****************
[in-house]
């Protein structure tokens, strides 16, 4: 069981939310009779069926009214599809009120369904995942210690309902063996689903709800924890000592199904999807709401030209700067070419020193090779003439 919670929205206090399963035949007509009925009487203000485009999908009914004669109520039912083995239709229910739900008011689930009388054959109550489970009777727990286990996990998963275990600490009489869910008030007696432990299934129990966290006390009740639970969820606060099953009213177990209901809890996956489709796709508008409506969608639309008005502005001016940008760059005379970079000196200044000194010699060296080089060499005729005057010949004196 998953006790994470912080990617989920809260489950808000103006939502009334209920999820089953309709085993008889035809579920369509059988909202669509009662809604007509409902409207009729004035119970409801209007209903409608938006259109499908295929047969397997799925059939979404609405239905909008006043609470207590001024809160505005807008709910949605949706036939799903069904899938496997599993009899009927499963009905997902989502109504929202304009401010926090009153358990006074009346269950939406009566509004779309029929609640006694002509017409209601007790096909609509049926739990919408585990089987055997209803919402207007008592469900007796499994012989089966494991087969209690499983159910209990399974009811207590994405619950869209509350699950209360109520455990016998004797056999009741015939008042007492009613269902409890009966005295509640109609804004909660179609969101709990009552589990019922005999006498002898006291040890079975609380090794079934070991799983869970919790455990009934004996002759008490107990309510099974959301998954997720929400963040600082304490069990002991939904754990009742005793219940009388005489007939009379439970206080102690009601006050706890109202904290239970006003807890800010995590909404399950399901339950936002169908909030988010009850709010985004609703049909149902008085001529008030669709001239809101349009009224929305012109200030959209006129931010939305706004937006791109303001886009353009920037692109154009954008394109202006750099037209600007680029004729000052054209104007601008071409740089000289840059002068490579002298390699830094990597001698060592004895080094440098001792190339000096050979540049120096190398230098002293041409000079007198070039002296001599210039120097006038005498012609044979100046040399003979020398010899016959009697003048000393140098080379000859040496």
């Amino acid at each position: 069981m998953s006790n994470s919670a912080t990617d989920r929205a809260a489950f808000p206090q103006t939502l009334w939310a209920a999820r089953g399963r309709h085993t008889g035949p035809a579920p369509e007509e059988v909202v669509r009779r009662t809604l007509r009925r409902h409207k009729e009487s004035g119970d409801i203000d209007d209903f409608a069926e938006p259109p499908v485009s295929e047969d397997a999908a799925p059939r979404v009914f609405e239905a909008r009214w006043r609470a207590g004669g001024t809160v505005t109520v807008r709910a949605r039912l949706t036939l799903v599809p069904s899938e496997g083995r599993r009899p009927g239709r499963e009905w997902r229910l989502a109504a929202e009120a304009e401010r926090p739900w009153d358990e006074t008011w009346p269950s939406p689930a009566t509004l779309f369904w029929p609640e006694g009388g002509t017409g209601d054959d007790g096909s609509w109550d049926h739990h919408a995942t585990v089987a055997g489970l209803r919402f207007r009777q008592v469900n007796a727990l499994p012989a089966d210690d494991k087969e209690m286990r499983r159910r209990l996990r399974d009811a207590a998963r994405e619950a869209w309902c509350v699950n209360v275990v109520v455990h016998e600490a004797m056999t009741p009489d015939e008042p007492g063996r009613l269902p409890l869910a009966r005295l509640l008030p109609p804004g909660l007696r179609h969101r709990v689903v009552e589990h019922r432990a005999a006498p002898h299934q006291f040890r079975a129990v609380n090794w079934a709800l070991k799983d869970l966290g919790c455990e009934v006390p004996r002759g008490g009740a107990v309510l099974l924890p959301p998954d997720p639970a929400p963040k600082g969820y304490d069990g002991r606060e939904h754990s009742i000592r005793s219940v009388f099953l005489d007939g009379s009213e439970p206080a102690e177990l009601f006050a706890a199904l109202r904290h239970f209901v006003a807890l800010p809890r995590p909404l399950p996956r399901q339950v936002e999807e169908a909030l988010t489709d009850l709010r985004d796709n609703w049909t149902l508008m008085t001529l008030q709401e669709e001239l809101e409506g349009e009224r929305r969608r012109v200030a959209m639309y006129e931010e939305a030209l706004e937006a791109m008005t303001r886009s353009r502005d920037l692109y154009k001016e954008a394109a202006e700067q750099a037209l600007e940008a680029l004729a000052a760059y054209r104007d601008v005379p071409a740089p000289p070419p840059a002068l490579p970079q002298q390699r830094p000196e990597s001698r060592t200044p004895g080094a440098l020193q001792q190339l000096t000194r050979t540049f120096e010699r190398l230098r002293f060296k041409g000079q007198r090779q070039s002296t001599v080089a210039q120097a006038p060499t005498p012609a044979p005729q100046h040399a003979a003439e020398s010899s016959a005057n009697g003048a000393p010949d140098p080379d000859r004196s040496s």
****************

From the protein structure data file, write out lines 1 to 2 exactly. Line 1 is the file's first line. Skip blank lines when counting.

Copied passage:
[in-house]
């Protein structure tokens, strides 16, 4: 069981939310009779069926009214599809009120369904995942210690309902063996689903709800924890000592199904999807709401030209700067070419020193090779003439 919670929205206090399963035949007509009925009487203000485009999908009914004669109520039912083995239709229910739900008011689930009388054959109550489970009777727990286990996990998963275990600490009489869910008030007696432990299934129990966290006390009740639970969820606060099953009213177990209901809890996956489709796709508008409506969608639309008005502005001016940008760059005379970079000196200044000194010699060296080089060499005729005057010949004196 998953006790994470912080990617989920809260489950808000103006939502009334209920999820089953309709085993008889035809579920369509059988909202669509009662809604007509409902409207009729004035119970409801209007209903409608938006259109499908295929047969397997799925059939979404609405239905909008006043609470207590001024809160505005807008709910949605949706036939799903069904899938496997599993009899009927499963009905997902989502109504929202304009401010926090009153358990006074009346269950939406009566509004779309029929609640006694002509017409209601007790096909609509049926739990919408585990089987055997209803919402207007008592469900007796499994012989089966494991087969209690499983159910209990399974009811207590994405619950869209509350699950209360109520455990016998004797056999009741015939008042007492009613269902409890009966005295509640109609804004909660179609969101709990009552589990019922005999006498002898006291040890079975609380090794079934070991799983869970919790455990009934004996002759008490107990309510099974959301998954997720929400963040600082304490069990002991939904754990009742005793219940009388005489007939009379439970206080102690009601006050706890109202904290239970006003807890800010995590909404399950399901339950936002169908909030988010009850709010985004609703049909149902008085001529008030669709001239809101349009009224929305012109200030959209006129931010939305706004937006791109303001886009353009920037692109154009954008394109202006750099037209600007680029004729000052054209104007601008071409740089000289840059002068490579002298390699830094990597001698060592004895080094440098001792190339000096050979540049120096190398230098002293041409000079007198070039002296001599210039120097006038005498012609044979100046040399003979020398010899016959009697003048000393140098080379000859040496």